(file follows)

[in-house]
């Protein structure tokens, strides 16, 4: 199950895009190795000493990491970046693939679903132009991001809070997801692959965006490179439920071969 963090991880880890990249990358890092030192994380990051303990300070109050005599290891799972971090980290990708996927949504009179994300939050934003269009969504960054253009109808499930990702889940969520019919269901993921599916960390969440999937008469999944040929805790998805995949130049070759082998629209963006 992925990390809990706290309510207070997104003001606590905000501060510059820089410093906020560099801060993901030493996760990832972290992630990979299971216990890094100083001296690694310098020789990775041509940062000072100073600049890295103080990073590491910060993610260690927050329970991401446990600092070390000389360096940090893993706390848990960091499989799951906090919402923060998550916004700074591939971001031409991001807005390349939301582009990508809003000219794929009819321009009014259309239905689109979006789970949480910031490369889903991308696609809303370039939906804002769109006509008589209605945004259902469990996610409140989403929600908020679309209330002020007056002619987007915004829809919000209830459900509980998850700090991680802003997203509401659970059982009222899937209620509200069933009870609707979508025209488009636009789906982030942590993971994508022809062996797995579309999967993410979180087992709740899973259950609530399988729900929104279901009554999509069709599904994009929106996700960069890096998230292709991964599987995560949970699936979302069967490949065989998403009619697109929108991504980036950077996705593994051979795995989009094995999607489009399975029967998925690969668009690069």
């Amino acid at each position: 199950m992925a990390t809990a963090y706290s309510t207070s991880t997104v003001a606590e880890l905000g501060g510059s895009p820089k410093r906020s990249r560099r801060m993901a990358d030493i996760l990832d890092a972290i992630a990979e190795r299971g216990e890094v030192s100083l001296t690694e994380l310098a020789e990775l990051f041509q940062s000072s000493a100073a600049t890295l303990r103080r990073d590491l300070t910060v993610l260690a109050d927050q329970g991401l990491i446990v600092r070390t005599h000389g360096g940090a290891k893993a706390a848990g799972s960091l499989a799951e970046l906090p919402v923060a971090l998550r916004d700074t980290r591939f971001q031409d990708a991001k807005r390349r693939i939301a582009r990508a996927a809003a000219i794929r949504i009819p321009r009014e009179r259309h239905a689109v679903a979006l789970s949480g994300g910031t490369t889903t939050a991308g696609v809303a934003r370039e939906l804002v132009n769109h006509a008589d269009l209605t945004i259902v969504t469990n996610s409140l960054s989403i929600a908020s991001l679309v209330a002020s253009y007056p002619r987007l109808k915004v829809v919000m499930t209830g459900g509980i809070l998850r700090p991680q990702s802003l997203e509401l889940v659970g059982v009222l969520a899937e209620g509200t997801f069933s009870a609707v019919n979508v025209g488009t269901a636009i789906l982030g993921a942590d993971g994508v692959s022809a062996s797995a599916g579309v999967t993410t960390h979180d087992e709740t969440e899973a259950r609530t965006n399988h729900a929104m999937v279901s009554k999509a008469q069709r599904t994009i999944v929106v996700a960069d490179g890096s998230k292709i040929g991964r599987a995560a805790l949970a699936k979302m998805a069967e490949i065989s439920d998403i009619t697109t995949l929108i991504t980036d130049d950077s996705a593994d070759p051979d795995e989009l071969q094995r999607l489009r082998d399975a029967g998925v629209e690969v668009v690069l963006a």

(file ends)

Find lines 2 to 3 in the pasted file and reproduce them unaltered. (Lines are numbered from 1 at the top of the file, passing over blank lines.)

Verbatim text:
């Protein structure tokens, strides 16, 4: 199950895009190795000493990491970046693939679903132009991001809070997801692959965006490179439920071969 963090991880880890990249990358890092030192994380990051303990300070109050005599290891799972971090980290990708996927949504009179994300939050934003269009969504960054253009109808499930990702889940969520019919269901993921599916960390969440999937008469999944040929805790998805995949130049070759082998629209963006 992925990390809990706290309510207070997104003001606590905000501060510059820089410093906020560099801060993901030493996760990832972290992630990979299971216990890094100083001296690694310098020789990775041509940062000072100073600049890295103080990073590491910060993610260690927050329970991401446990600092070390000389360096940090893993706390848990960091499989799951906090919402923060998550916004700074591939971001031409991001807005390349939301582009990508809003000219794929009819321009009014259309239905689109979006789970949480910031490369889903991308696609809303370039939906804002769109006509008589209605945004259902469990996610409140989403929600908020679309209330002020007056002619987007915004829809919000209830459900509980998850700090991680802003997203509401659970059982009222899937209620509200069933009870609707979508025209488009636009789906982030942590993971994508022809062996797995579309999967993410979180087992709740899973259950609530399988729900929104279901009554999509069709599904994009929106996700960069890096998230292709991964599987995560949970699936979302069967490949065989998403009619697109929108991504980036950077996705593994051979795995989009094995999607489009399975029967998925690969668009690069």
């Amino acid at each position: 199950m992925a990390t809990a963090y706290s309510t207070s991880t997104v003001a606590e880890l905000g501060g510059s895009p820089k410093r906020s990249r560099r801060m993901a990358d030493i996760l990832d890092a972290i992630a990979e190795r299971g216990e890094v030192s100083l001296t690694e994380l310098a020789e990775l990051f041509q940062s000072s000493a100073a600049t890295l303990r103080r990073d590491l300070t910060v993610l260690a109050d927050q329970g991401l990491i446990v600092r070390t005599h000389g360096g940090a290891k893993a706390a848990g799972s960091l499989a799951e970046l906090p919402v923060a971090l998550r916004d700074t980290r591939f971001q031409d990708a991001k807005r390349r693939i939301a582009r990508a996927a809003a000219i794929r949504i009819p321009r009014e009179r259309h239905a689109v679903a979006l789970s949480g994300g910031t490369t889903t939050a991308g696609v809303a934003r370039e939906l804002v132009n769109h006509a008589d269009l209605t945004i259902v969504t469990n996610s409140l960054s989403i929600a908020s991001l679309v209330a002020s253009y007056p002619r987007l109808k915004v829809v919000m499930t209830g459900g509980i809070l998850r700090p991680q990702s802003l997203e509401l889940v659970g059982v009222l969520a899937e209620g509200t997801f069933s009870a609707v019919n979508v025209g488009t269901a636009i789906l982030g993921a942590d993971g994508v692959s022809a062996s797995a599916g579309v999967t993410t960390h979180d087992e709740t969440e899973a259950r609530t965006n399988h729900a929104m999937v279901s009554k999509a008469q069709r599904t994009i999944v929106v996700a960069d490179g890096s998230k292709i040929g991964r599987a995560a805790l949970a699936k979302m998805a069967e490949i065989s439920d998403i009619t697109t995949l929108i991504t980036d130049d950077s996705a593994d070759p051979d795995e989009l071969q094995r999607l489009r082998d399975a029967g998925v629209e690969v668009v690069l963006a």